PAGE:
Avoiding the deadly dangers of distracted driving
More than 3,100 people were killed in 2014 as a result of distracted driving, according to the National Highway Transportation Safety Administration.
Although distractions come in many forms, texting is the most dangerous because it takes eyes, hands and minds away from the task at hand.
"People sending or receiving a text have four seconds or more that their eyes are off the road," said Beverly Shirk, pediatric trauma coordinator at Penn State Children's Hospital. "If you're traveling 55 miles per hour, that's the length of a football field. Your reaction time might not allow for you to stop."
Despite awareness campaigns in recent years, Shirk said the temptations are more present than ever.
Each year, she coordinates four teen driver education programs for youth ages 16 to 20 that focus on how to make good choices behind the wheel. In addition to talking or texting, the teens tell her that operating music controls on the car or electronic devices are among their top distractions, as well as using GPS systems and eating.
Shirk recommends switching the phone to silent and stashing it in the glove box where it is out of sight and reach while driving. You can also set up an app on your phone that will automatically respond to incoming calls and texts with a message that you are driving and will get back to the person shortly.
In addition to all the gadgets and electronics, she said drivers can also be distracted by what their passengers are doing or talking about. Even a driver's own thoughts and feelings can be a distraction.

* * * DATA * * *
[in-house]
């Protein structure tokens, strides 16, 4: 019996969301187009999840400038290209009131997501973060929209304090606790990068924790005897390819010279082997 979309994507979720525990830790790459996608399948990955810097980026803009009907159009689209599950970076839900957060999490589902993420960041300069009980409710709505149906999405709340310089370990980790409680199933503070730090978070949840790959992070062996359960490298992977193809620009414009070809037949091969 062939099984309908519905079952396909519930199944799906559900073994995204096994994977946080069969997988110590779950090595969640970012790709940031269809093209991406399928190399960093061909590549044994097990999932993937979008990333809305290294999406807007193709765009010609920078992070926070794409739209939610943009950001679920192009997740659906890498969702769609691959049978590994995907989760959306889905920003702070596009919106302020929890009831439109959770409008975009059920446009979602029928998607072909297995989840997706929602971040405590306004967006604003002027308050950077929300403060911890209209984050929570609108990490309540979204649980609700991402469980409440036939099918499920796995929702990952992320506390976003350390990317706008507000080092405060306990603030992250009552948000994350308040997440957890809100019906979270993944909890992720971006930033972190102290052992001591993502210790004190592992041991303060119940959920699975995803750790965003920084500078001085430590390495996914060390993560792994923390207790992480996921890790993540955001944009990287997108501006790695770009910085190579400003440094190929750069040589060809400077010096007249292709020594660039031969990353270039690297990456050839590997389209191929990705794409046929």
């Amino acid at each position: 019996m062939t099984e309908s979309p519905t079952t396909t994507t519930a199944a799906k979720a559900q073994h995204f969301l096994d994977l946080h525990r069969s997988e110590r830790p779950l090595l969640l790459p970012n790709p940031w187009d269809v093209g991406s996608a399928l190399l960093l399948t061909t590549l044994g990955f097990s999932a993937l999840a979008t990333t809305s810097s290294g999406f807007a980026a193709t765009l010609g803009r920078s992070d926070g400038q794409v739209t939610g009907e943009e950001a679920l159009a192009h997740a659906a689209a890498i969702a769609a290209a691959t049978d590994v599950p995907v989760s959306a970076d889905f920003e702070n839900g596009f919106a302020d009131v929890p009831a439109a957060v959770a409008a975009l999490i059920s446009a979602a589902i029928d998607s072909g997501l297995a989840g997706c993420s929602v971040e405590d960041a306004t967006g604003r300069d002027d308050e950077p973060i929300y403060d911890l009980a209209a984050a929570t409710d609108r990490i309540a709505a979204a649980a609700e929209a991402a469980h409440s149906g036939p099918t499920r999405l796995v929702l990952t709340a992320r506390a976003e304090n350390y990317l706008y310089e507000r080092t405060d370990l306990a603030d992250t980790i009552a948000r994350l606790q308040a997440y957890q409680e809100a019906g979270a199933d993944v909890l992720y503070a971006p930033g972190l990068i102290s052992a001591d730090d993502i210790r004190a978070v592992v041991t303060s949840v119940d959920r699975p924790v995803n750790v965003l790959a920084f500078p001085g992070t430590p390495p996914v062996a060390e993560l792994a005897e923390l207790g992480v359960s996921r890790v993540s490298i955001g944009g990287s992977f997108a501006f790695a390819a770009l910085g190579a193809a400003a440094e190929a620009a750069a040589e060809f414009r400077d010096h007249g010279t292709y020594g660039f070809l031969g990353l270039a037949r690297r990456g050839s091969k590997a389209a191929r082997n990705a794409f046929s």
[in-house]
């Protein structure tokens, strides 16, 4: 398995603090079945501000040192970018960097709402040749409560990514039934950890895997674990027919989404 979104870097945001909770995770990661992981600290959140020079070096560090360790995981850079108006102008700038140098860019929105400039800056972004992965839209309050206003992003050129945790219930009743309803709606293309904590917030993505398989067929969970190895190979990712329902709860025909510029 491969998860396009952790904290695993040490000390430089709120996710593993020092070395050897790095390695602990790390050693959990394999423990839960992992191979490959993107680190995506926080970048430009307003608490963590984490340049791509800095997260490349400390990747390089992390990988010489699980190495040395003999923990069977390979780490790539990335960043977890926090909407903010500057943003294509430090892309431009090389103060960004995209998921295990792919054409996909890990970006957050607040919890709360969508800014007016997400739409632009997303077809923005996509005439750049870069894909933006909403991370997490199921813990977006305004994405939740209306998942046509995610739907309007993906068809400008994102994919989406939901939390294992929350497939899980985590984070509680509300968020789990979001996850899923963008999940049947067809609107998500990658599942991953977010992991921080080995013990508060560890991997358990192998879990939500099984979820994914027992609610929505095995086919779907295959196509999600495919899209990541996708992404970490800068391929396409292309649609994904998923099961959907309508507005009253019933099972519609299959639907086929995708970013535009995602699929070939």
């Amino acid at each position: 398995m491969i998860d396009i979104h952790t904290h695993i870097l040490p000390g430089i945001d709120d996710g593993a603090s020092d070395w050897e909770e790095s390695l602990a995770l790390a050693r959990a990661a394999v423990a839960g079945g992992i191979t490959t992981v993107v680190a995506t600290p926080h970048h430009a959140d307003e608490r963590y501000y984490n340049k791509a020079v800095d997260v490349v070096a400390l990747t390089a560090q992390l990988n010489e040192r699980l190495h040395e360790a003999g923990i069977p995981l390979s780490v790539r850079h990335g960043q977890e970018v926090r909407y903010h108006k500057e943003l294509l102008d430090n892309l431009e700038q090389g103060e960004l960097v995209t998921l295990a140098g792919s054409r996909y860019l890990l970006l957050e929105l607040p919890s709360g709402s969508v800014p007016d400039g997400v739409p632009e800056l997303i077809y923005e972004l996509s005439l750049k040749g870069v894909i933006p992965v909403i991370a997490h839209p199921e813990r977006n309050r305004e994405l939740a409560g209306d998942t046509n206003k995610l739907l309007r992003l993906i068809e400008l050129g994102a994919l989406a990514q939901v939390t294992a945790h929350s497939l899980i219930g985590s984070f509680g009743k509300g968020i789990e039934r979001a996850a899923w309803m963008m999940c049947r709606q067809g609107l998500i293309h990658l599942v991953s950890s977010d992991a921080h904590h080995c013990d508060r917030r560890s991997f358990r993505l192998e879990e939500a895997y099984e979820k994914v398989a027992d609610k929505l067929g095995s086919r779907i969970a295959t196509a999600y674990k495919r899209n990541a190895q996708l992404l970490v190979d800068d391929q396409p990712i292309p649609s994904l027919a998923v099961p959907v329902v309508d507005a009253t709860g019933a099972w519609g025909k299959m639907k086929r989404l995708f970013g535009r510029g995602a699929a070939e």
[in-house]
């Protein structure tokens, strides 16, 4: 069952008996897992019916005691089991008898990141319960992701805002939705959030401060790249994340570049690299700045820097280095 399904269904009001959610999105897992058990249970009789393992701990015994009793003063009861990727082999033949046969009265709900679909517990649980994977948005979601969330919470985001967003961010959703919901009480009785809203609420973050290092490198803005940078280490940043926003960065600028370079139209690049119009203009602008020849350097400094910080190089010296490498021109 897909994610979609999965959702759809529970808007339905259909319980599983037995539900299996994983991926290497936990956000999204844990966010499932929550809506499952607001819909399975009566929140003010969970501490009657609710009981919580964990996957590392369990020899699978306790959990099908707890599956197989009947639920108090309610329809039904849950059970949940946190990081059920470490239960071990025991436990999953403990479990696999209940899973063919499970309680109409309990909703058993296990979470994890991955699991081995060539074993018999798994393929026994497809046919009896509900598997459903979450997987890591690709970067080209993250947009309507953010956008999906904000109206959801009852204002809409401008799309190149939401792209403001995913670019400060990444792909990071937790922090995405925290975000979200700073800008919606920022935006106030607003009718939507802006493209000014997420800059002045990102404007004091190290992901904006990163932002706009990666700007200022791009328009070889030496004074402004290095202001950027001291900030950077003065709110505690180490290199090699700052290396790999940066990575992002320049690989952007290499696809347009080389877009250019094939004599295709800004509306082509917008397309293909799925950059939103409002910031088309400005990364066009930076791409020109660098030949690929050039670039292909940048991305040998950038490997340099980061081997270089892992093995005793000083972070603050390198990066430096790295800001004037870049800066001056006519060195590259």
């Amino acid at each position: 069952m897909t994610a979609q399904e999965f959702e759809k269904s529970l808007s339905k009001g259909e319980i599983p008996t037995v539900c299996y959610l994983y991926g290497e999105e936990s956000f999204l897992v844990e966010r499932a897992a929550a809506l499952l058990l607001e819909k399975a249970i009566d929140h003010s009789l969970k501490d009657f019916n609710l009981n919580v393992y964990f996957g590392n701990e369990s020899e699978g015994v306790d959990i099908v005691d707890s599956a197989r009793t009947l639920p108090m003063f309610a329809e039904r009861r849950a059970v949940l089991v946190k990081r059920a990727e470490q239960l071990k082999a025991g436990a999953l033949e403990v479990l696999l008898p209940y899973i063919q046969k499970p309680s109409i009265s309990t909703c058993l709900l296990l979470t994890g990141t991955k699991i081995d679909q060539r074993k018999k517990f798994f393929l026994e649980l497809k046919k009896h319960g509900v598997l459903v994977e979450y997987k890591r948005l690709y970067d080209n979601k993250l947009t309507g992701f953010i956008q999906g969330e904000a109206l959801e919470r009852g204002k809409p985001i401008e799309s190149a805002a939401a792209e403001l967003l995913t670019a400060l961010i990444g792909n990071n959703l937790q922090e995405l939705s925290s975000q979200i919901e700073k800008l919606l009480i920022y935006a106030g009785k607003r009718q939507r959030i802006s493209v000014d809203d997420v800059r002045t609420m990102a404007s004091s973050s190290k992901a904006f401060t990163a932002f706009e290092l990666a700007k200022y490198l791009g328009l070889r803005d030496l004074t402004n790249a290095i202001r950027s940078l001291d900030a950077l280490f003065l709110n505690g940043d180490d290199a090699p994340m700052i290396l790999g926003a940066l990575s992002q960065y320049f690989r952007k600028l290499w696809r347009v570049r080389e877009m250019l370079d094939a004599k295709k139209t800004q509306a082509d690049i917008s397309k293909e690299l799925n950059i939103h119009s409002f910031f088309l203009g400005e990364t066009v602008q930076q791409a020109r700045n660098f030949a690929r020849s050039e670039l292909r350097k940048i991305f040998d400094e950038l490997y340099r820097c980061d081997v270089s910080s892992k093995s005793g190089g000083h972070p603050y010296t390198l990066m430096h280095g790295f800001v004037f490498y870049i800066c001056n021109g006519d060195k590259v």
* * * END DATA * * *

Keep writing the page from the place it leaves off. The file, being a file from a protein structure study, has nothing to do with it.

"When you are angry or upset, you're more at risk to be an aggressive driver or be in a crash," she said. "You want to just get in that car and drive away, but you need to take a minute to get your emotions under control because otherwise you're not going to make good decisions."
She also suggests pulling over to re-program GPS devices, search for music or deal with passenger issues.
"We talk a lot about how hard it is to always make good decisions," Shirk said. "But one bad decision can cause a crash, and you will wish you had it back."
Dr. Scott Armen, chief of the Division of Trauma, Acute Care and Critical Care Surgery and medical director for the adult trauma program at Penn State Health Milton S. Hershey Medical Center, sees the consequences of those bad decisions on a regular basis.
"The worst are fatal crashes," he said. "It can be incredibly devastating."
Although drivers of all ages can fall prey to distractions, younger drivers are more likely to be involved in crashes resulting from distracted driving because of their sense of invincibility and their lack of experience behind the wheel, he said.
"It can be hard for them to understand the consequences until they have been involved in it," he said. "We see people who end up with multiple fractures and need multiple operations as a result of texting or talking on the phone and not paying attention."
Armen said community engagement around the issue of distracted driving and outreach efforts at local high schools and college campuses are important to help young drivers understand the risks and consequences of their behaviors.
"Encouraging survivors to share their stories with others is key," he said.